"The goal of the outreach would be to inform residents regarding the issues that have been raised in the study and to seek resident input regarding how to respond to those issues," said Mayor Rick DeGolia in an email. "The discussion at this month's meeting was to focus that outreach on the next few months and to limit the process so that it doesn't take a long time."
It will cost $2,000 for the newsletter and $200 for each community meeting, according to a staff report. (The $200 covers the cost of providing refreshments at the meeting.)
The community meetings will be led by the town's fire services ad hoc subcommittee, which is made up of council members Bill Widmer and Cary Wiest.
Staff will write the newsletter, which Wiest and Widmer will review before it goes back to the full council for review at its Feb. 19 meeting, Rodericks said.
The community meeting dates are still to be determined, Rodericks said.
The council also had the option to host a special meeting dedicated to the issue, but chose not to do so, according to the staff report.
Fire services study
The 2016 fire services review, commissioned by the town and released in 2018, found that Atherton taxpayers pay more than twice as much as what fire services cost, paying about $7 million more than the cost of services. The study shows that in the 2015-16 fiscal year, Atherton, which has 8% of the residents in the fire district, provided 31.7% of the fire district's total property tax revenues.
At its Dec. 18 meeting, the council opted to consider the following options:
• Pursue further public education and outreach.
• Complete an application to the San Mateo County Local Agency Formation Commission (LAFCo) for detachment from the fire district. Should the town proceed with a detachment process through LAFCo, that process would include various public meetings and could ultimately include a public vote.
• Discuss possible legislative relief with county and/or state legislators. This would involve a change in the law, reallocating revenues derived the town's property taxes, since the allocation to fire services is based on a state formula. The allocations of property taxes were set soon after Proposition 13 was passed in 1978, and as the property taxes generated in the areas the fire district covers — Menlo Park, East Palo Alto, Atherton and nearby unincorporated areas — increased, so did the fire district's revenue. Based on the results of the study and subsequent conversations with the district and LAFCo, it is unlikely that a tax agreement could be negotiated and unlikely that special legislation would be supported, according to the Dec. 18 staff report.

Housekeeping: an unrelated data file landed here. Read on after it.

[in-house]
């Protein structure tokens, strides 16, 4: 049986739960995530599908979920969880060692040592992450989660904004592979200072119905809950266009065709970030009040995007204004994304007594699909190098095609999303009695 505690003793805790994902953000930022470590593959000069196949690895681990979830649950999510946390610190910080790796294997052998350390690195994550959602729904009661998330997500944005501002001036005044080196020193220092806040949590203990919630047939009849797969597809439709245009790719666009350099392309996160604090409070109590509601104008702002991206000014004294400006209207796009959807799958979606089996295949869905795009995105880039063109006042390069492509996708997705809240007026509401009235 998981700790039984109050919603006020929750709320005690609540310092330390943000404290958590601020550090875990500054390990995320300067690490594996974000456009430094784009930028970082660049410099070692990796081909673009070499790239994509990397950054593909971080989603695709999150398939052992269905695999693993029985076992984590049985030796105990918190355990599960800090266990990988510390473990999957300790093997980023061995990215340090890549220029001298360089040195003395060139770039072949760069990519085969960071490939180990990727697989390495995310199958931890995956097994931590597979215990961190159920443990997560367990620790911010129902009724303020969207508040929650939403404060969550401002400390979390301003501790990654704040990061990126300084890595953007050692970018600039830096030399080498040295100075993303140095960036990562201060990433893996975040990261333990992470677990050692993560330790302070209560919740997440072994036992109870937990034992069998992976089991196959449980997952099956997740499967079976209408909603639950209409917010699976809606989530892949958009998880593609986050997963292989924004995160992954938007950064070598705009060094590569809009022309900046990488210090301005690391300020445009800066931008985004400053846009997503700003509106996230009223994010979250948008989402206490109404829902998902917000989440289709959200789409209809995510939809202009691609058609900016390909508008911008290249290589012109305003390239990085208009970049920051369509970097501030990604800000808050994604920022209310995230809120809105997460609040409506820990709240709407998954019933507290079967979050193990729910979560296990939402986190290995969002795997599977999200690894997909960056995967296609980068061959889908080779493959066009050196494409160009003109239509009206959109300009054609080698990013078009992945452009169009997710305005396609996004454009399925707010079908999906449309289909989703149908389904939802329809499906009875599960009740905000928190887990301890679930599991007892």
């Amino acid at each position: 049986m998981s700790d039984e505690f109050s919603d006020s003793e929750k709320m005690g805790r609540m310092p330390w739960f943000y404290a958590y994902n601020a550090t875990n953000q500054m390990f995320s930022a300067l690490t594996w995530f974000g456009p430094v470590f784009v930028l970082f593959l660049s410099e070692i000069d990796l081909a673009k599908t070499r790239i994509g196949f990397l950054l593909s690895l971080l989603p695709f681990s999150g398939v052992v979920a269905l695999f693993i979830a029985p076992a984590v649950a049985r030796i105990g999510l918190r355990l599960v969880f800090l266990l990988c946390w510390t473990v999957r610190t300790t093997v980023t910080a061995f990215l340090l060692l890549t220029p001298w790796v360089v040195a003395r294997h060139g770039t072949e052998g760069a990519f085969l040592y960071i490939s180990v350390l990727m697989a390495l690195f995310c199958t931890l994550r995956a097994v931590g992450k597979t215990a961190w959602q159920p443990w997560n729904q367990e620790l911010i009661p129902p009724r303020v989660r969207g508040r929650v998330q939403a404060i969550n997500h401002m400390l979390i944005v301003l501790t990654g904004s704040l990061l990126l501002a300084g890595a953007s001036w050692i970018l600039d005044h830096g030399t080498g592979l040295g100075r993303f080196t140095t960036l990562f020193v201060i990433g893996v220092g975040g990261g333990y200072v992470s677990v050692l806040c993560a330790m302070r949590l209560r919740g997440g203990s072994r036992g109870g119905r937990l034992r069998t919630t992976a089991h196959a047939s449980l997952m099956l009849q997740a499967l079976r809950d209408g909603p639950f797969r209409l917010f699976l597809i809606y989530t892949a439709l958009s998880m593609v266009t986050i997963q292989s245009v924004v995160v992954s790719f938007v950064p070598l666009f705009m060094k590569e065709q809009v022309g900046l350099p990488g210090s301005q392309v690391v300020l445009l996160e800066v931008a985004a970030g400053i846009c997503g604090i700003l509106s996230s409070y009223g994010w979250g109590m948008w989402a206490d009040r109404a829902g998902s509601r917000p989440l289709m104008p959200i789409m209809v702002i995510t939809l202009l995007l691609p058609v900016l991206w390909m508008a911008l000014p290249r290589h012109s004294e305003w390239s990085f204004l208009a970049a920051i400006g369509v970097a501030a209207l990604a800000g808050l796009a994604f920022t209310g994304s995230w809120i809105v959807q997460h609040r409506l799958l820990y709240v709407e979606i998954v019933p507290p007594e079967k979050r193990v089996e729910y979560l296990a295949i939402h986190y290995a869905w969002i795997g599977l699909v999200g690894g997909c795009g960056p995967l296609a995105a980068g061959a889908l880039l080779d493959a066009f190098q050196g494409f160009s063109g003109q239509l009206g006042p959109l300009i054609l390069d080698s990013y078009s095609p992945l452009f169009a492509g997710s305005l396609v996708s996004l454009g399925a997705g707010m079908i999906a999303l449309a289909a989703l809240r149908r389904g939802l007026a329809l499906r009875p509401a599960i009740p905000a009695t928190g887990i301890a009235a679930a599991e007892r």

The town's fire services subcommittee met with LAFCo representatives in November to explore possible steps the town might take to detach from the fire district or pursue other solutions, according to the staff report. Those representatives made clear that LAFCo doesn't support the town's breakaway from the fire district, and that the consolidation of services.
The fire district and the City Council last met publicly in January 2019. During the joint meeting, officials agreed to form a subcommittee to talk about ways to address Atherton's concerns about its financial contributions to the district
The subcommittee, which consists of two people from each agency, was to discuss three options for the town: continue with the status quo, detach from the fire district and seek an alternative for emergency services, or find a mutually agreeable way to increase services to the town.
Council members Widmer and Weist, and fire board members Virginia Chang Kiraly and Jim McLaughlin, an Atherton resident, serve on the subcommittee.
While no one from the fire district disputed the disparities presented in the report during the joint meeting a year ago, fire board member Chuck Bernstein did argue with the methods the consultant used, including the calculation of service calls to Atherton based on where the calls originated. Bernstein also noted that the study implied that if Atherton were to detach itself from the fire district, there's an assumption that the fire district would still cover a third of the town where emergency response times from the two Atherton fire stations would not be acceptable. "That isn't fair either," he said.
A staff report and analysis of the cost to detach from the fire district will likely return to the council during its March 4 study session, according to staff.
This story contains 843 words.
Stories older than 90 days are available only to subscribing members. Please help sustain quality local journalism by becoming a subscribing member today.
If you are already a member, please log in so you can continue to enjoy unlimited access to stories and archives. Membership starts at $12 per month and may be cancelled at any time.